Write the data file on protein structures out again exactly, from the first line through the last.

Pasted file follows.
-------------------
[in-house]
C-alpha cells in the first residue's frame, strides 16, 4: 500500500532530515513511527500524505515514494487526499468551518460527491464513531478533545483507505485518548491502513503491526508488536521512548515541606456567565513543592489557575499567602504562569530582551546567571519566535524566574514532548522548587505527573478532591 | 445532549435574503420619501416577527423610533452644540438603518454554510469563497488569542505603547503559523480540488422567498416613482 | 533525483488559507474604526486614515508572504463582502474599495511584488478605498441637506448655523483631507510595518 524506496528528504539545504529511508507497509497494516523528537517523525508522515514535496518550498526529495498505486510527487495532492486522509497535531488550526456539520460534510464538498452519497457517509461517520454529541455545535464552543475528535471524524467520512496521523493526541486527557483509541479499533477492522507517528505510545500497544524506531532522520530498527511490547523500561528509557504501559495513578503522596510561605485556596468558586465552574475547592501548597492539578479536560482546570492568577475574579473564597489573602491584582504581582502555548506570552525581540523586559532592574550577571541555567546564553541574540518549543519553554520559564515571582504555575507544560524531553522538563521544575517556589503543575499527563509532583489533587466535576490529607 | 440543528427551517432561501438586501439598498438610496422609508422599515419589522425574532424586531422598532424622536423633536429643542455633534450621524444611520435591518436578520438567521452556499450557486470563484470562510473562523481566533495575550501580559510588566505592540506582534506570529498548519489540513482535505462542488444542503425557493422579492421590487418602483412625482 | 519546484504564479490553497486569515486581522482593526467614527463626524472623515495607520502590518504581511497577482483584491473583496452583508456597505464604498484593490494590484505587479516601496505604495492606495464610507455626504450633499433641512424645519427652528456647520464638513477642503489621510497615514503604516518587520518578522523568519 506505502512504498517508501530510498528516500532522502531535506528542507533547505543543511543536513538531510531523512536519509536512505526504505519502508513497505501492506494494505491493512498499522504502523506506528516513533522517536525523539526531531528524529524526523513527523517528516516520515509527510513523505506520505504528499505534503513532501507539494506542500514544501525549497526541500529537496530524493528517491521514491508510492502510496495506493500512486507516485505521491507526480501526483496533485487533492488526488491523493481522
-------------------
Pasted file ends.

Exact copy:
[in-house]
C-alpha cells in the first residue's frame, strides 16, 4: 500500500532530515513511527500524505515514494487526499468551518460527491464513531478533545483507505485518548491502513503491526508488536521512548515541606456567565513543592489557575499567602504562569530582551546567571519566535524566574514532548522548587505527573478532591 | 445532549435574503420619501416577527423610533452644540438603518454554510469563497488569542505603547503559523480540488422567498416613482 | 533525483488559507474604526486614515508572504463582502474599495511584488478605498441637506448655523483631507510595518 524506496528528504539545504529511508507497509497494516523528537517523525508522515514535496518550498526529495498505486510527487495532492486522509497535531488550526456539520460534510464538498452519497457517509461517520454529541455545535464552543475528535471524524467520512496521523493526541486527557483509541479499533477492522507517528505510545500497544524506531532522520530498527511490547523500561528509557504501559495513578503522596510561605485556596468558586465552574475547592501548597492539578479536560482546570492568577475574579473564597489573602491584582504581582502555548506570552525581540523586559532592574550577571541555567546564553541574540518549543519553554520559564515571582504555575507544560524531553522538563521544575517556589503543575499527563509532583489533587466535576490529607 | 440543528427551517432561501438586501439598498438610496422609508422599515419589522425574532424586531422598532424622536423633536429643542455633534450621524444611520435591518436578520438567521452556499450557486470563484470562510473562523481566533495575550501580559510588566505592540506582534506570529498548519489540513482535505462542488444542503425557493422579492421590487418602483412625482 | 519546484504564479490553497486569515486581522482593526467614527463626524472623515495607520502590518504581511497577482483584491473583496452583508456597505464604498484593490494590484505587479516601496505604495492606495464610507455626504450633499433641512424645519427652528456647520464638513477642503489621510497615514503604516518587520518578522523568519 506505502512504498517508501530510498528516500532522502531535506528542507533547505543543511543536513538531510531523512536519509536512505526504505519502508513497505501492506494494505491493512498499522504502523506506528516513533522517536525523539526531531528524529524526523513527523517528516516520515509527510513523505506520505504528499505534503513532501507539494506542500514544501525549497526541500529537496530524493528517491521514491508510492502510496495506493500512486507516485505521491507526480501526483496533485487533492488526488491523493481522